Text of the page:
Think back with me for a moment before we think forward. Remember that scene in 1989’s Back to the Future II where Marty McFly travels to the future with Doc to save his future children? Immediately Doc endows Marty with a jacket and shoes infused with technological advantages. Your jacket adjusts to just the right size, and dries itself automatically. Your shoes tie themselves. The funny part is, that scene created in 1989 was supposed to portray current day, 2015. And although the Cubs still won’t be winning the world series this year, some of the predictions made in the film aren’t too far off. Science fiction has often been at the forefront of introducing ideas and perspectives that ultimately become reality, and the current trend of wearable technologies suggests that clothing and accessories with built-in electronics may someday be the norm.
Mobile devices such as cell phones and iPods have woven technology into the fabric of our everyday lives, to the extent that two-thirds of adult Americans now own a smartphone. It is not uncommon to see more than half of commuters on a CTA train with headphones in, streaming music, checking their social media status on their smartphone, or doing some light reading on their tablet. Some devices, such as Google’s Glass or Garmin’s Vivofit Fitness Band have taken a step further, implementing ergonomic innovation into accessories users can wear directly on the body. And, according to recent research by the Portland-based design firm Modern Edge and Oregon State University, the shift to wearable technology embedded within apparel could prove to be the next step.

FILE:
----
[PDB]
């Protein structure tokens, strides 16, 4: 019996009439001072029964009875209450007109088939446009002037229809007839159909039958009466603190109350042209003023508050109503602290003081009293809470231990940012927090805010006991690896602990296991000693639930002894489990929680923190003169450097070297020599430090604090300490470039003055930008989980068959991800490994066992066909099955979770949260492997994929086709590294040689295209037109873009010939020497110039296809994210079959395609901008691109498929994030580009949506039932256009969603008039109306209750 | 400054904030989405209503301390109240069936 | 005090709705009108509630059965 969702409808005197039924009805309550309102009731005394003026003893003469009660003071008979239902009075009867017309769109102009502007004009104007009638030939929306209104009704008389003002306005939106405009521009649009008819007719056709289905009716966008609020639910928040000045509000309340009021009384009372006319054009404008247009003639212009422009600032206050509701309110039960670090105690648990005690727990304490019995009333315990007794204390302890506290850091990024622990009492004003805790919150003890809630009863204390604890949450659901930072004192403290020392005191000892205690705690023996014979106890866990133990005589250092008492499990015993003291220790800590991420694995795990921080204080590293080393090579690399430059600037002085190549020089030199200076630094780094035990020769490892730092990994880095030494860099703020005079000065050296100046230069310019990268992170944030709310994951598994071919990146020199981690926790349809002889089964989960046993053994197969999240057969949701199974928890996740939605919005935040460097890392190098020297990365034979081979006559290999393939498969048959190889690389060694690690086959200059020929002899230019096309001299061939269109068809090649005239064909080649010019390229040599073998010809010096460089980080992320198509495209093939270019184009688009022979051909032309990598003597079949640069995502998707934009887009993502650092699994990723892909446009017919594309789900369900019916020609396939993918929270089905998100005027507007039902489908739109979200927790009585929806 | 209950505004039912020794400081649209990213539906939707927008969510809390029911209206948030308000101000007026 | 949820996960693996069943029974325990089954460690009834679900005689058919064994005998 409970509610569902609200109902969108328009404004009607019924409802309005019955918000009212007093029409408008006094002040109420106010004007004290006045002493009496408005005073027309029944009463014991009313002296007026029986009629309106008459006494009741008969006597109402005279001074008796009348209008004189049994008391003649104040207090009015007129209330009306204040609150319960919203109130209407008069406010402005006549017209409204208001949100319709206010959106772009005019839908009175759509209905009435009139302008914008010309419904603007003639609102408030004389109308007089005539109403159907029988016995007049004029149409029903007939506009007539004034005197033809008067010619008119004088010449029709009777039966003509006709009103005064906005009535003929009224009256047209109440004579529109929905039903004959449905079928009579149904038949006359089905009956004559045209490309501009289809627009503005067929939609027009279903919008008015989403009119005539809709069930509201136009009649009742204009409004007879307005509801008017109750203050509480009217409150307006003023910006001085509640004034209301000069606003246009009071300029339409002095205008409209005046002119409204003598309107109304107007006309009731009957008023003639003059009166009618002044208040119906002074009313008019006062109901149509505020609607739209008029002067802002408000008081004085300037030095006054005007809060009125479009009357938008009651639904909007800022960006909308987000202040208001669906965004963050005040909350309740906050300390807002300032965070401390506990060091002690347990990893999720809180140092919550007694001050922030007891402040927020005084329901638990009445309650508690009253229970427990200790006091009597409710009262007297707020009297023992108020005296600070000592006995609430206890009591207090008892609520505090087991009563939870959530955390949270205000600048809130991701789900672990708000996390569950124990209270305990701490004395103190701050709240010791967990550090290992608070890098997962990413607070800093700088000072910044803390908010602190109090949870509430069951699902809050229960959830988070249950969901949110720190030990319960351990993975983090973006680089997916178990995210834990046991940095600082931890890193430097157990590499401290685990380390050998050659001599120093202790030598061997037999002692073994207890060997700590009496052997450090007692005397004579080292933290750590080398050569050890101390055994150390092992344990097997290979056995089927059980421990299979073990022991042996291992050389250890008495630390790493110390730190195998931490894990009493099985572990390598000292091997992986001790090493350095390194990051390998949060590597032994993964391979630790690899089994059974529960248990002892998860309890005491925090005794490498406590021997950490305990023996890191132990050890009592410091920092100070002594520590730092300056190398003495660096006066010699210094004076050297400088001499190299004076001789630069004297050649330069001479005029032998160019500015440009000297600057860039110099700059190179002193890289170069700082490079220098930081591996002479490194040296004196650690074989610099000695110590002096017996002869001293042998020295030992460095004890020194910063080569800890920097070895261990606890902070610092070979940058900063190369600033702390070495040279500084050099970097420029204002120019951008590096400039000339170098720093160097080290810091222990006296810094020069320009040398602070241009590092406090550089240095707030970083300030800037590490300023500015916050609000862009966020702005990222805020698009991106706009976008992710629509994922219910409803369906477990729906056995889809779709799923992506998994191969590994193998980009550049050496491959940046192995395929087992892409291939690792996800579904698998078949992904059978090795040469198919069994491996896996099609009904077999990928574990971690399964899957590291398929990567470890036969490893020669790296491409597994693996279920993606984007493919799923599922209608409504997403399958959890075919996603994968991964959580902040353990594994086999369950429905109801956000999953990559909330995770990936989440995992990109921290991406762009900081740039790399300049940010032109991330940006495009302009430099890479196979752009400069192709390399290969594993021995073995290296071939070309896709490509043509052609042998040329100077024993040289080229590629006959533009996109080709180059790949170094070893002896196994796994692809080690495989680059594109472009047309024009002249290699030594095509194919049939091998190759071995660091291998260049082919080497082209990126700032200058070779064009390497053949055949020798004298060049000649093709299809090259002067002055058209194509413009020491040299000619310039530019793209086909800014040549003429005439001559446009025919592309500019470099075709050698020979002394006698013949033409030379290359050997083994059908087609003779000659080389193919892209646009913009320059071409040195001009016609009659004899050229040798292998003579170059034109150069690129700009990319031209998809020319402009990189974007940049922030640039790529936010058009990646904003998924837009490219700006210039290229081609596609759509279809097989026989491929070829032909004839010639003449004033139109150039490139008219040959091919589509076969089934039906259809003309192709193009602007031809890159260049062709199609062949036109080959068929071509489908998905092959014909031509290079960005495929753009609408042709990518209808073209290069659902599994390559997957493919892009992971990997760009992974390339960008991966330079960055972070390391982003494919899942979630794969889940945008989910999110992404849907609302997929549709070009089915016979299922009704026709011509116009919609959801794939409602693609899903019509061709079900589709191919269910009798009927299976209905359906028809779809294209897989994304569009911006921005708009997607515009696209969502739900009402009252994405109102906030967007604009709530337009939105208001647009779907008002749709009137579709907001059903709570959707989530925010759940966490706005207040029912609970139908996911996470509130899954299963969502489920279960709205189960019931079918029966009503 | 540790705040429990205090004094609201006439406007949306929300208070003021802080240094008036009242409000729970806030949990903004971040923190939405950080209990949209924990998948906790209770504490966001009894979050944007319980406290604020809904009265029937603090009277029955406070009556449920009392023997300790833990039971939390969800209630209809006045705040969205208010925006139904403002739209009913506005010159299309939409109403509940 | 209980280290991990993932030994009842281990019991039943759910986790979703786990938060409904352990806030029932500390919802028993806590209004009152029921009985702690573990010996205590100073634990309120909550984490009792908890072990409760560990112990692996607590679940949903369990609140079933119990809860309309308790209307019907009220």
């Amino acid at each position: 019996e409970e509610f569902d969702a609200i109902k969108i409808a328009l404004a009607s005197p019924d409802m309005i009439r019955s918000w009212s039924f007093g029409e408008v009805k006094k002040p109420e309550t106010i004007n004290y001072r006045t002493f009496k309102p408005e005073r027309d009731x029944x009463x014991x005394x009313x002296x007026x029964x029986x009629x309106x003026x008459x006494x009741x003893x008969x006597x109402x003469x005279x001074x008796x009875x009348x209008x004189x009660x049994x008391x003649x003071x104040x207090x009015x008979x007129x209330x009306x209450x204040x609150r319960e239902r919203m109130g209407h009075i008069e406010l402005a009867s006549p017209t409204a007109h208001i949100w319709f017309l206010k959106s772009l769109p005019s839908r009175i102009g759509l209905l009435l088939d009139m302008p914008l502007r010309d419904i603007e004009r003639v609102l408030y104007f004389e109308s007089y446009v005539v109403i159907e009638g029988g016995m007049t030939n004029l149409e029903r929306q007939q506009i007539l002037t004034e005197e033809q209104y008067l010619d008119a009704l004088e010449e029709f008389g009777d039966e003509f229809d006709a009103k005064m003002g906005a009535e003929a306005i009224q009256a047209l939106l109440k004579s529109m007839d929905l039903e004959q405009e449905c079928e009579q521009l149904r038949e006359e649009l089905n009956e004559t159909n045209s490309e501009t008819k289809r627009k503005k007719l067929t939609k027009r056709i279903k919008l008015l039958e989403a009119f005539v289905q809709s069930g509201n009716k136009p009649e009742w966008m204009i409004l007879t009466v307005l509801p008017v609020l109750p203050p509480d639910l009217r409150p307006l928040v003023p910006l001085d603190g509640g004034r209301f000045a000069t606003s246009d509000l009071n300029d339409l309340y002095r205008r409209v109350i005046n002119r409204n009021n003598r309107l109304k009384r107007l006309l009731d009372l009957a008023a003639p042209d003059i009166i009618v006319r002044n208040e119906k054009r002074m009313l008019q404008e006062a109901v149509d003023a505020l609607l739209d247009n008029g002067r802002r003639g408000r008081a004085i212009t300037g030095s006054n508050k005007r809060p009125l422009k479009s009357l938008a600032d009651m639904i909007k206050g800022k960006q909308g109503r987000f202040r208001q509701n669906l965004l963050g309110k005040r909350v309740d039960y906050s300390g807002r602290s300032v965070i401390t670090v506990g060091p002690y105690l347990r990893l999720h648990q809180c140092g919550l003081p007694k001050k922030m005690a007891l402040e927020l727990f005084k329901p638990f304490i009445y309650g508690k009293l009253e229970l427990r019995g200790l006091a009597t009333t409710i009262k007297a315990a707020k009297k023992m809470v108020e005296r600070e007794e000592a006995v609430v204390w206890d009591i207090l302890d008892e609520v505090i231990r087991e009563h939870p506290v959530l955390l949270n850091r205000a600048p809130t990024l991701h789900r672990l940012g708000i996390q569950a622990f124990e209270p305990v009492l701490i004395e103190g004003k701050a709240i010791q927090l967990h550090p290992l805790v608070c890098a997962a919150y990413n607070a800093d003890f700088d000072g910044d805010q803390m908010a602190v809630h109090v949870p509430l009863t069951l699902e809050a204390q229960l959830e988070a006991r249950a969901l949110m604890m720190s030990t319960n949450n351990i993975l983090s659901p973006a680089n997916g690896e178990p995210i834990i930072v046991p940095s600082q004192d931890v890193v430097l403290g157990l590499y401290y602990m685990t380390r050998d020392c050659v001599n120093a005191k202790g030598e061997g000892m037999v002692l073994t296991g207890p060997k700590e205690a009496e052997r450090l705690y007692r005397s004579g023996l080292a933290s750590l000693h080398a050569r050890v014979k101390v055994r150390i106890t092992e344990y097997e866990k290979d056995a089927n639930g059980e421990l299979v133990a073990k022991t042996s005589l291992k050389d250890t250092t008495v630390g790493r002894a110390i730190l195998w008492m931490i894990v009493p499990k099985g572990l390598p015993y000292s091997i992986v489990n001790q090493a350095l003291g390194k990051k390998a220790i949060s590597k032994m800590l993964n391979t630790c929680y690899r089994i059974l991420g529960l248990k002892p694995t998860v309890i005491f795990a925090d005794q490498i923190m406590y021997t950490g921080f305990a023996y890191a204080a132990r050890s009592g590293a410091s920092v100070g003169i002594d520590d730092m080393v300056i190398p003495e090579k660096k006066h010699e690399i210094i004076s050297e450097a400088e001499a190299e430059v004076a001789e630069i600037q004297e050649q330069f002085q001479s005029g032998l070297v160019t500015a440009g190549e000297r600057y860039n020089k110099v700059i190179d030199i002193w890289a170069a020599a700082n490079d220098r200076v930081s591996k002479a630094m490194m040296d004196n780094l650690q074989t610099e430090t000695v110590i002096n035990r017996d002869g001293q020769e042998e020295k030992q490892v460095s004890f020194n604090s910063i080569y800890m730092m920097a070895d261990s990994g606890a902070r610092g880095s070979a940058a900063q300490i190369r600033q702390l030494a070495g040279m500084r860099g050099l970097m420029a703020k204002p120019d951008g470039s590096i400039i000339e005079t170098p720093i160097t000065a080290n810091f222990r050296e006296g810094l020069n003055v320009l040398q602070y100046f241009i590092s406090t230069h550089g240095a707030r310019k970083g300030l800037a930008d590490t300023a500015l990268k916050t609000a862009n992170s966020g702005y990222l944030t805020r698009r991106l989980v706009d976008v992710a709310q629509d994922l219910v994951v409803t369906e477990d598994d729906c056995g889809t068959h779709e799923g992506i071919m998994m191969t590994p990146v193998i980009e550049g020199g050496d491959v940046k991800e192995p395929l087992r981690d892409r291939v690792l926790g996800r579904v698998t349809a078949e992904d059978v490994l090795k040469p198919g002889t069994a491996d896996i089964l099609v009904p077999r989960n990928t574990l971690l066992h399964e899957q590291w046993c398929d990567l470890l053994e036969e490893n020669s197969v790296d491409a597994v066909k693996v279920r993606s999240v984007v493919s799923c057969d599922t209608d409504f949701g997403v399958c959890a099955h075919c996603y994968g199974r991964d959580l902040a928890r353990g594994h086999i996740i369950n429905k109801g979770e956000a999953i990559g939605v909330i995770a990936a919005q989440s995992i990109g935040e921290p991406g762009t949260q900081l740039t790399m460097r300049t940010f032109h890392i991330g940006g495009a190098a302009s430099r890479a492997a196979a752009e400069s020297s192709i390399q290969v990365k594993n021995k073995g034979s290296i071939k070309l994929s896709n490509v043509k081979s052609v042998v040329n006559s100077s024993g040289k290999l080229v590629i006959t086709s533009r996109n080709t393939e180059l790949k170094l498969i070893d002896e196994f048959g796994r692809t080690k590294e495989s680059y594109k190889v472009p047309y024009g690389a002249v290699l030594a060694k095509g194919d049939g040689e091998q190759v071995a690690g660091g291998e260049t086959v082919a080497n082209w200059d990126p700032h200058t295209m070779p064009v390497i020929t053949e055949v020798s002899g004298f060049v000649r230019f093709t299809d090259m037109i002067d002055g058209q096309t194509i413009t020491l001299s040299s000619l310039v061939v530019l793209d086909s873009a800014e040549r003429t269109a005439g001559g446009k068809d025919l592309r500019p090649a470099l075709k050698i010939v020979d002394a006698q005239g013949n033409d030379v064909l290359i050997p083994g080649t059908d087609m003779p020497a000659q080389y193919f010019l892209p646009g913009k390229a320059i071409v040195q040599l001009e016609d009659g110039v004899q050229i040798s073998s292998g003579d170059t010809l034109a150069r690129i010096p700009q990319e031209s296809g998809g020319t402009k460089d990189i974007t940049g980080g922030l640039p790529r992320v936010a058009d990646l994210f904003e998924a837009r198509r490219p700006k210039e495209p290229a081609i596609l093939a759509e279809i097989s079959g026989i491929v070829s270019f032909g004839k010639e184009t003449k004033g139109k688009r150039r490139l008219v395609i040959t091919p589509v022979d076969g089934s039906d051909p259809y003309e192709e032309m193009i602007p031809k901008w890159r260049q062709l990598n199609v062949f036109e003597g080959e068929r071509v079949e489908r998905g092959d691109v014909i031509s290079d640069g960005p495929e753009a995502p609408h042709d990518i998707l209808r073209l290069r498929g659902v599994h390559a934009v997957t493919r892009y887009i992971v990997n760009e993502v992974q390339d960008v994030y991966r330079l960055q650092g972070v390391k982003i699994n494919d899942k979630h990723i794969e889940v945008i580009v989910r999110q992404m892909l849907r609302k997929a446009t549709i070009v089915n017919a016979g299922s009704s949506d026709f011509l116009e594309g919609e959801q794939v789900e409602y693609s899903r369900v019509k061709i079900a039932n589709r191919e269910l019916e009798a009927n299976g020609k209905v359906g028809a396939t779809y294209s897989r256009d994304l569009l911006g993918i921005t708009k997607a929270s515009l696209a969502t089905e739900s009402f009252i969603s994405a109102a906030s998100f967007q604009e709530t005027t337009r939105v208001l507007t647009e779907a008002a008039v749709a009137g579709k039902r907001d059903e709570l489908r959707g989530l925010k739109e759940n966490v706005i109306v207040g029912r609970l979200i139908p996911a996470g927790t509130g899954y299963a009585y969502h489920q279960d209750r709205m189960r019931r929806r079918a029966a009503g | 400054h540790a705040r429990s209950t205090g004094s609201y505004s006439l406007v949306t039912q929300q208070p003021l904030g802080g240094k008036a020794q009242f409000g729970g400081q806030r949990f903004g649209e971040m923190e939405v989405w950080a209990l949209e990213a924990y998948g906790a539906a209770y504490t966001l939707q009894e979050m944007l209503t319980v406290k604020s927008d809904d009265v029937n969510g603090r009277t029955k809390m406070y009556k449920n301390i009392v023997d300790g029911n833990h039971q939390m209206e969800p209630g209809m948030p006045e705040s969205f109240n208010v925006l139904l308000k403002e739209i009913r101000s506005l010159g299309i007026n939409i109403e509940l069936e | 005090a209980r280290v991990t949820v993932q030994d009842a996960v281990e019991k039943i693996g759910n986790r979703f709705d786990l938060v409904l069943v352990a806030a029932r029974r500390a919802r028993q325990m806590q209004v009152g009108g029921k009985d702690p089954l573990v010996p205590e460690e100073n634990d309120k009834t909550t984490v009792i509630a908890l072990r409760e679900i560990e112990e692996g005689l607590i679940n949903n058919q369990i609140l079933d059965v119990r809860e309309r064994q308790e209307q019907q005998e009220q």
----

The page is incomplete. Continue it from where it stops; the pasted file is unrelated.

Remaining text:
Modern Edge suggests that the shift is the result of “improved battery chemistries; smaller, lighter, less expensive components; a shared ecosystem with other internet-of-things nodes; improved wireless networking protocols; as well as strategic business cases driven by the apparel industry. Apparel and textiles are moving from the early adoption model to one that’s more mature, scalable, and invisible to the user. In this next stage, wearable technology will be designed into garments such that their function and experience is in line with consumer experience typical of clothing makers.” The research shows that their could potentially be a high consumer demand for technology-integrated apparel, and recent advances in electronics could provide the resources necessary to facilitate that demand.
However, the possibilities and advantages of wearable technologies go far beyond the gimmicks proposed in many science fiction works. Modern Edge predicts that these innovations could be utilized to improve communication, increase successful social interactions and provide unforeseen solutions to healthcare issues. Additionally wearable technologies will streamline many aspects of life, combining gadgets and clothing will reduce the stress associated with current technologies. You will no longer have to burden your pockets or purse with multiple items, freeing up time, effort and energy.
Article written by Scott Froemming for Design Engine June 5th, 2015.